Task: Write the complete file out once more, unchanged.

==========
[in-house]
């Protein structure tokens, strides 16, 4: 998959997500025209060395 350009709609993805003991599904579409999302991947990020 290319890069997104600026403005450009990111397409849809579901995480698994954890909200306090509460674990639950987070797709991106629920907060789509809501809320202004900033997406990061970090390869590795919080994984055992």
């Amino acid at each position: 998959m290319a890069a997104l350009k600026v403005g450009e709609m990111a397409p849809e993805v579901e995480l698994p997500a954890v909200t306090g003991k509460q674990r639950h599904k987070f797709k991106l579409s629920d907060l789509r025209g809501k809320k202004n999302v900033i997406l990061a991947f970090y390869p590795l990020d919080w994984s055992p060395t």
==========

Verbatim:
[in-house]
């Protein structure tokens, strides 16, 4: 998959997500025209060395 350009709609993805003991599904579409999302991947990020 290319890069997104600026403005450009990111397409849809579901995480698994954890909200306090509460674990639950987070797709991106629920907060789509809501809320202004900033997406990061970090390869590795919080994984055992």
């Amino acid at each position: 998959m290319a890069a997104l350009k600026v403005g450009e709609m990111a397409p849809e993805v579901e995480l698994p997500a954890v909200t306090g003991k509460q674990r639950h599904k987070f797709k991106l579409s629920d907060l789509r025209g809501k809320k202004n999302v900033i997406l990061a991947f970090y390869p590795l990020d919080w994984s055992p060395t």